For middle-class intellectuals in China, Xi’s constitutional amendments crystallized earlier disillusionment. Since 2013, when Chinese authorities began restricting open discussion in public settings of “seven subversive currents”—which include constitutional democracy, human rights, civil society, and media freedom—intellectuals have turned increasingly critical of the party leadership, especially online. Xi’s strongman politics and Cultural Revolution-style personality cult have further alienated members of this group. Xi’s actions are viewed as playing into Western fears about China. From this vantage, Xi has provided American hawks with further evidence to conflate China with other authoritarian regimes such as Russia and Turkey. Fostering an atmosphere of distrust, it is believed, can only strengthen interest in a U.S. containment policy toward China. For example, the collapse of the online P2P (peer-to-peer) lending markets, which wiped out about 7,000 platforms and affected hundreds of thousands of middle-class investors and the revelation that faulty vaccines for diphtheria, tetanus, and whooping cough had been administered to nearly half a million children.
As U.S.-Chinese trade frictions have mounted, Chinese social media has seen a new wave of criticism—both explicit and implicit—directed toward the party leadership. Fairly or unfairly, Chinese citizens go online to bristle at the leadership’s overconfidence in China’s economic leverage, misallocation of state financial resources for personalized domestic “achievement projects” and ill-evaluated foreign aid programs, and miscalculation over the Trump administration’s strategy toward China. The Chinese middle class has leveled its ire at the Communist Party leadership, but the object of middle-class criticism is neither fixed nor exclusive. Strong U.S. pressure on trade, combined with China’s vulnerable position, does not necessarily mean that the Trump administration is winning or that the current dynamic will hold. The Chinese media, which were more favorable of Trump than U.S. outlets during the first year of his presidency, now largely attribute trade friction to a “crazy” and “greedy” American president. U.S. trade actions against China and the Trump administration’s strategic shift—from partner to rival—have led most Chinese to conclude that the primary goal of the United States is nothing more than to contain a rising China. Xi and his team will likely also adjust economic policies to counter increasingly vigorous U.S. trade tactics. The leadership has an incentive to adopt more economic reform measures, including accelerating domestic consumption, instituting new financial mechanisms to support small private businesses, and promoting imports. They will more aggressively pursue economic cooperation, primarily with Russia but also with the EU, Canada, Japan, and many other countries throughout the world.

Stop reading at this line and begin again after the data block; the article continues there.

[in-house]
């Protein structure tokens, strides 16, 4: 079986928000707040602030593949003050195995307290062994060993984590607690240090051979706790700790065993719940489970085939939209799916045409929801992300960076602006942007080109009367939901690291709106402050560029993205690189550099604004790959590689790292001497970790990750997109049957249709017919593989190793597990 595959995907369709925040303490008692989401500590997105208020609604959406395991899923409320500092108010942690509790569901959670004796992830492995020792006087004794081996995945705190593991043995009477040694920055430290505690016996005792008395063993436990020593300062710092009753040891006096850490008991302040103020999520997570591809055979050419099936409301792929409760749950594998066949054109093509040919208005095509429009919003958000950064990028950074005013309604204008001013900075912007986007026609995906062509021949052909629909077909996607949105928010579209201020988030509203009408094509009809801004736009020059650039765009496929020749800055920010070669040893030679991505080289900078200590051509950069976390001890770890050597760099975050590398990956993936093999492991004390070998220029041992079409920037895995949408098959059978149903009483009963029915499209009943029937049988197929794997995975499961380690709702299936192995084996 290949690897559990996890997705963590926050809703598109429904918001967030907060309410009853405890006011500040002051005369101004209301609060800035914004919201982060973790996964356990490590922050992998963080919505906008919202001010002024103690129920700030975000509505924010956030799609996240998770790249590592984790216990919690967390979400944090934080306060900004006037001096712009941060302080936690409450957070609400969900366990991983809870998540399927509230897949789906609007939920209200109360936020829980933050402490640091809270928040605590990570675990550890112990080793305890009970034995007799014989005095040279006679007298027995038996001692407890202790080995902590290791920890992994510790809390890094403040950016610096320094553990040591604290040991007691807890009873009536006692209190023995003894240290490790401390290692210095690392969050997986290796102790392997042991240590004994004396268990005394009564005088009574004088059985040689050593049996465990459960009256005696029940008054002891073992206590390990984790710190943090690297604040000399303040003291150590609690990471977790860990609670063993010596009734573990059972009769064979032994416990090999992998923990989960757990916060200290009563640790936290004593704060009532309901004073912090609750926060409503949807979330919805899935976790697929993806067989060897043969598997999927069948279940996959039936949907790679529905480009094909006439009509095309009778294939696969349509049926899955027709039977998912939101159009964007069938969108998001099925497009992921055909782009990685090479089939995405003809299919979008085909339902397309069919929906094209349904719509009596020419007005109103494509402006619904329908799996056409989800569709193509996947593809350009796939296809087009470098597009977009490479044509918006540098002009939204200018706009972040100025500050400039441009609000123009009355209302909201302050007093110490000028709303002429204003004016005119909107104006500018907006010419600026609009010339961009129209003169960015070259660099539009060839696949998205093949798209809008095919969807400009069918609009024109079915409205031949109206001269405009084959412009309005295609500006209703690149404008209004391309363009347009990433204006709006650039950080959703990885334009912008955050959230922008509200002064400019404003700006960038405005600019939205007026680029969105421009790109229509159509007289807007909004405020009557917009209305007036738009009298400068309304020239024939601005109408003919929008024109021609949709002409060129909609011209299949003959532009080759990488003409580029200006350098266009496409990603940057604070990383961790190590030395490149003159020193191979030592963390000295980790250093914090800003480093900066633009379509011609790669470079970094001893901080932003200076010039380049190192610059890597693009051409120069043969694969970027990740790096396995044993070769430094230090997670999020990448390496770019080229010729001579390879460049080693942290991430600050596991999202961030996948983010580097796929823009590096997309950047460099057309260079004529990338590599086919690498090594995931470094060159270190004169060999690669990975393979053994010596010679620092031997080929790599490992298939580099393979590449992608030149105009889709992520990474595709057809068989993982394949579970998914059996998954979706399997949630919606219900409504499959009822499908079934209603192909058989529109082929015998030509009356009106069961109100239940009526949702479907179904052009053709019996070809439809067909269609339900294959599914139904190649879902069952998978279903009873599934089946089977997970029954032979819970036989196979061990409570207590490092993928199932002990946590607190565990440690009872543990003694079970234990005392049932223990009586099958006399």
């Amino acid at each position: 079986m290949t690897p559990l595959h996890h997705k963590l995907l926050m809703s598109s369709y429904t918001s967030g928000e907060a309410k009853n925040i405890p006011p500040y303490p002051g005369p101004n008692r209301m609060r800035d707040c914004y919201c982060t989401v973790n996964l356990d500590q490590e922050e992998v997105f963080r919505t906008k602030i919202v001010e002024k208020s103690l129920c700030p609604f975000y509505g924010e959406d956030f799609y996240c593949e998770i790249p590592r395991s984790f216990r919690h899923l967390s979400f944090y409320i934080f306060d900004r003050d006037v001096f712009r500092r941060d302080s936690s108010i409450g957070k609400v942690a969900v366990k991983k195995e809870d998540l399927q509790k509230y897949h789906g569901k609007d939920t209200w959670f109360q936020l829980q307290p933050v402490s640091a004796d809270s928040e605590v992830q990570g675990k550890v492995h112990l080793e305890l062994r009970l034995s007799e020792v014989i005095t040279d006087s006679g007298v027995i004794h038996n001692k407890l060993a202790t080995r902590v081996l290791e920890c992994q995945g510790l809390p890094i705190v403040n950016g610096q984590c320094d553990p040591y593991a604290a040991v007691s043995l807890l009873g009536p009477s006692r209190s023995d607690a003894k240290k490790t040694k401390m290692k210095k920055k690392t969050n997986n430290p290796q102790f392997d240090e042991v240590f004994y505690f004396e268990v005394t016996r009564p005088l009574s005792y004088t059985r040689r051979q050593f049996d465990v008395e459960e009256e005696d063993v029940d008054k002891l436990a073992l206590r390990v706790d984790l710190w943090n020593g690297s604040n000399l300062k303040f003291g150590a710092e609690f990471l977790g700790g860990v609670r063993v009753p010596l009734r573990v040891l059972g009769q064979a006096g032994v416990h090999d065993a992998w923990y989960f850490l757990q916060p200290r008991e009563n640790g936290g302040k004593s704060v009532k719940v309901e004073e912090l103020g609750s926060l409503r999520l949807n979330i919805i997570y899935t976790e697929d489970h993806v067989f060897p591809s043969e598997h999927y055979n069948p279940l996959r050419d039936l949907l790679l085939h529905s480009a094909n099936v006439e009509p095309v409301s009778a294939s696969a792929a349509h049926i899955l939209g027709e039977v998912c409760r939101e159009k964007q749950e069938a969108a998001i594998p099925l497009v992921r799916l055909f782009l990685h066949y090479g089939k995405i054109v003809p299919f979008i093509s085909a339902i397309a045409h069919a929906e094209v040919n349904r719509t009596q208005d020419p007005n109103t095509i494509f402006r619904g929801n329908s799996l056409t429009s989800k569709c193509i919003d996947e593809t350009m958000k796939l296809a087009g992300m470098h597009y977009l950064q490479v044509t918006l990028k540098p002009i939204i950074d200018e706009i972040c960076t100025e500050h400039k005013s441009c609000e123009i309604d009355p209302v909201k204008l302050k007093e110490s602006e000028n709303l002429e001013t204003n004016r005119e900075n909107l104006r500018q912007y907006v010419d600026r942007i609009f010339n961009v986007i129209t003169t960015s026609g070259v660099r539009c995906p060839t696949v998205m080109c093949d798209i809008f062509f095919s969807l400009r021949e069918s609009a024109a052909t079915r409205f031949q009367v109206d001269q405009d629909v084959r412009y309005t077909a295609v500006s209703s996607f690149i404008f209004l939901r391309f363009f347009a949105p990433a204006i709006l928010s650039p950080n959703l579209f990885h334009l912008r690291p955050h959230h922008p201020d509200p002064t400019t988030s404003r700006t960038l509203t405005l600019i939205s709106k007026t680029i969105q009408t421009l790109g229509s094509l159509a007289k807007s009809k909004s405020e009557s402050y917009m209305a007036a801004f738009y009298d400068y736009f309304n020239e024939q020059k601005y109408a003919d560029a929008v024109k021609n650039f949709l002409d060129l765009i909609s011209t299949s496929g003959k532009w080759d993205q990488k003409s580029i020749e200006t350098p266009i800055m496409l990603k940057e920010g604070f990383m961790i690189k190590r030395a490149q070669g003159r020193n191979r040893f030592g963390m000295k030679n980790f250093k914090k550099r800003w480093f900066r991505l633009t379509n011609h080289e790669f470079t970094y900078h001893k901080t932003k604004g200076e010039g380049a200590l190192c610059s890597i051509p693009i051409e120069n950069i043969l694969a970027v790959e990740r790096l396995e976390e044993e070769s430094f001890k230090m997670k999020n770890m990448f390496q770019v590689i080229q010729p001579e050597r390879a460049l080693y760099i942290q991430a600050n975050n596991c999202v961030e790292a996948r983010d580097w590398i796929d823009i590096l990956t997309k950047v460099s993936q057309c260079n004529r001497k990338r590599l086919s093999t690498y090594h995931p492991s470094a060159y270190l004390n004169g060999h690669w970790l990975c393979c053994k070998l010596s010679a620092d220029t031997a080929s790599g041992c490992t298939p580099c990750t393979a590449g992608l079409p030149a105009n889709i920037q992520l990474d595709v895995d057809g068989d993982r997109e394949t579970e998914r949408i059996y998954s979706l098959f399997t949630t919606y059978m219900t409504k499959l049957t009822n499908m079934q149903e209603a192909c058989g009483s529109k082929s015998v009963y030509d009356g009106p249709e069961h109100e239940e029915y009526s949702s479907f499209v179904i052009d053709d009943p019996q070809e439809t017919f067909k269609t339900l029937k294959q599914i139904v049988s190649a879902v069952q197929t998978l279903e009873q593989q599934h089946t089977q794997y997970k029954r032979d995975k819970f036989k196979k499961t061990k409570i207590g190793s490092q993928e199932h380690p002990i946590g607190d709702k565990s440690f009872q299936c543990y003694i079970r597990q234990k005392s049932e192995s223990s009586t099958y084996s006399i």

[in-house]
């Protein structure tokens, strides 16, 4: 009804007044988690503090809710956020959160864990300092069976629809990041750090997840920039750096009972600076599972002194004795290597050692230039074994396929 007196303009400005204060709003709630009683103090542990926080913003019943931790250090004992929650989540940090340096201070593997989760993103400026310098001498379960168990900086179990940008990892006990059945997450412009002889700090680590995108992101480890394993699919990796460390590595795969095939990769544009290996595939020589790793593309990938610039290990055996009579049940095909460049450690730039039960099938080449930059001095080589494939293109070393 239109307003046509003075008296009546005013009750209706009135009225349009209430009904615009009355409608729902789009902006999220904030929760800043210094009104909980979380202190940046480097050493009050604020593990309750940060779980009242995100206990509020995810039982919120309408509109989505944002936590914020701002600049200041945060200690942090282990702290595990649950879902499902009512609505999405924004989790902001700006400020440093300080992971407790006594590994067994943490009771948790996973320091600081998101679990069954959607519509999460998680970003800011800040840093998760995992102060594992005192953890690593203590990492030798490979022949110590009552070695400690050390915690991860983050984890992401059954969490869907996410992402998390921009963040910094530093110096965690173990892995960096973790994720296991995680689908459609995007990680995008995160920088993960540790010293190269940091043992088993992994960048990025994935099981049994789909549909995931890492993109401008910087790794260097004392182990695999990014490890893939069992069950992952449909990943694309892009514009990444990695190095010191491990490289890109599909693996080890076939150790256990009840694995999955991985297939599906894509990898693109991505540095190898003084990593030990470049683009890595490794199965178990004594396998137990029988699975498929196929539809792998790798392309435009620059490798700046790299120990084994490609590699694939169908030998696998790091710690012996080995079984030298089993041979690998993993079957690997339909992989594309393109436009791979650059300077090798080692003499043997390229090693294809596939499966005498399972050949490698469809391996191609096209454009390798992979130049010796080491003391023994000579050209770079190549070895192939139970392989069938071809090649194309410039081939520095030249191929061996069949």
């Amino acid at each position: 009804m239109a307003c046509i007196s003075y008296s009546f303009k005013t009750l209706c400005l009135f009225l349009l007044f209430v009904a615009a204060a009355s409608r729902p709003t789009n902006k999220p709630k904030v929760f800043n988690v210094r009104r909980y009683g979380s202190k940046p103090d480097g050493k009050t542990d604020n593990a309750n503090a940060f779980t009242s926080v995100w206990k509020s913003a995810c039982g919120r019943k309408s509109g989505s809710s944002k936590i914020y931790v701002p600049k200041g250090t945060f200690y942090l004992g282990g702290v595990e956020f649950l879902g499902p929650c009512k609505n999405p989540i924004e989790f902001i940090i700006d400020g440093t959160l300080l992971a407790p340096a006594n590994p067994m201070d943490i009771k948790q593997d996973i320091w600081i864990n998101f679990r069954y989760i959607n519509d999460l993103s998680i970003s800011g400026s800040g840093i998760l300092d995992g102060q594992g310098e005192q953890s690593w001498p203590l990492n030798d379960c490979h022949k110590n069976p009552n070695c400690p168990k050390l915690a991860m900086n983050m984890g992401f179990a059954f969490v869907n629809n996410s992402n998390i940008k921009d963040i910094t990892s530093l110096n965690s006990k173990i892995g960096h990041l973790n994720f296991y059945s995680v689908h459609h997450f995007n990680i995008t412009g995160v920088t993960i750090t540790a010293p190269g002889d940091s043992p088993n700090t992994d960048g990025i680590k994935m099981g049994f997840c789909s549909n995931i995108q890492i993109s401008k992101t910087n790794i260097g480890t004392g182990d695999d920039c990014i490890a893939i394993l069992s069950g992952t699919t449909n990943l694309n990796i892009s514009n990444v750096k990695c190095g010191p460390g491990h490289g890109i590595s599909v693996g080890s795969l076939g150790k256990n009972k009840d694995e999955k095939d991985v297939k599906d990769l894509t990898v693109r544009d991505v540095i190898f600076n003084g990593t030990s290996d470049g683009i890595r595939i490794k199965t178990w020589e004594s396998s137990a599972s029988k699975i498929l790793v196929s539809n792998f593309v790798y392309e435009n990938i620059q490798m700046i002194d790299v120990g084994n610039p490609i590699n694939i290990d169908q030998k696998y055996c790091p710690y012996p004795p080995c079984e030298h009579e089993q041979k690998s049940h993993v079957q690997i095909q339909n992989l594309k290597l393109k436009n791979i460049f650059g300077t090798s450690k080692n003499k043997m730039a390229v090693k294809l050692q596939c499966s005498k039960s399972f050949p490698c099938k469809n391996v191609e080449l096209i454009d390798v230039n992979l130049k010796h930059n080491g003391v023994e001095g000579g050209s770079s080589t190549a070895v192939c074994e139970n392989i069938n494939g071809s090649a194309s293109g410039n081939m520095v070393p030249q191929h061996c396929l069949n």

Many Chinese are deeply familiar with two major events in recent history, namely Japan’s “lost decade” of economic growth, the 1990s and the collapse of the Soviet Union in 1991. Some official Chinese sources have implied that both episodes were products of an American conspiracy. Fear of a similar plot against China—however irrational—might ultimately be enough to tip support in favor of Xi’s aggressive response. The Chinese middle class’s disappointment seems especially acute because the United States’ own middle class has long served as a model for China’s fellow strivers. From 1978 to 2014, China sent a total of around 1.4 million students and scholars to the United States. Many returned home with renewed aspirations for American-style middle-class lifestyles and values. Recent statements by U.S. government officials implying that professors, researchers, and students from China serve as spies for the Chinese government, as well as confrontational statements such as FBI Director Christopher Wray’s characterization of China as a “whole-of-society threat,” have bred deeper hostility. Where once the Chinese middle class eyed the United States with envy, it now looks on with despair.” Washington’s failure to distinguish the perspective of the CCP ruling elite from that of Chinese society more broadly risks undermining the effectiveness of U.S. policy toward China. China is currently in the midst of a delicate process to transition its economy away from manufacturing and toward domestic consumption and innovation. Its leaders view this shift as fundamental to sustaining the growth of China’s middle class and, consequently, preserving support for Communist Party leadership. The Chinese leadership knows the tremendous and ever-increasing political influence of China’s middle class. U.S. policymakers would be wise to grasp this same dynamic. From: Foreign Affairs